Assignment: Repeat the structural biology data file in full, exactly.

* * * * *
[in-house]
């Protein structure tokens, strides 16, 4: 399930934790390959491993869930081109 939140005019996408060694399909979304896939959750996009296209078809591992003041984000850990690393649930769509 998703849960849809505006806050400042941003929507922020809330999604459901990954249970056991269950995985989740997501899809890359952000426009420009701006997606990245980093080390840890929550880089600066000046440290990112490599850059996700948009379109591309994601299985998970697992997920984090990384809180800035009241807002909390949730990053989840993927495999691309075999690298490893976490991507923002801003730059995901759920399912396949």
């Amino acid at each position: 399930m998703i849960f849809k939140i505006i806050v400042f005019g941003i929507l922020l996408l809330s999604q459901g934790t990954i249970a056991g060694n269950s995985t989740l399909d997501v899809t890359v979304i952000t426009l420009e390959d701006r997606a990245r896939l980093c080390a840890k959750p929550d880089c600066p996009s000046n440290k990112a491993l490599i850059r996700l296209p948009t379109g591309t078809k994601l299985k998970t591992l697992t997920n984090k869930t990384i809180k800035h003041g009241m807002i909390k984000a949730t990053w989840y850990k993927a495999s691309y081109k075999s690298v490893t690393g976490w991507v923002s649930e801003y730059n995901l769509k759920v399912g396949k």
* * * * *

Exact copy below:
[in-house]
């Protein structure tokens, strides 16, 4: 399930934790390959491993869930081109 939140005019996408060694399909979304896939959750996009296209078809591992003041984000850990690393649930769509 998703849960849809505006806050400042941003929507922020809330999604459901990954249970056991269950995985989740997501899809890359952000426009420009701006997606990245980093080390840890929550880089600066000046440290990112490599850059996700948009379109591309994601299985998970697992997920984090990384809180800035009241807002909390949730990053989840993927495999691309075999690298490893976490991507923002801003730059995901759920399912396949």
């Amino acid at each position: 399930m998703i849960f849809k939140i505006i806050v400042f005019g941003i929507l922020l996408l809330s999604q459901g934790t990954i249970a056991g060694n269950s995985t989740l399909d997501v899809t890359v979304i952000t426009l420009e390959d701006r997606a990245r896939l980093c080390a840890k959750p929550d880089c600066p996009s000046n440290k990112a491993l490599i850059r996700l296209p948009t379109g591309t078809k994601l299985k998970t591992l697992t997920n984090k869930t990384i809180k800035h003041g009241m807002i909390k984000a949730t990053w989840y850990k993927a495999s691309y081109k075999s690298v490893t690393g976490w991507v923002s649930e801003y730059n995901l769509k759920v399912g396949k």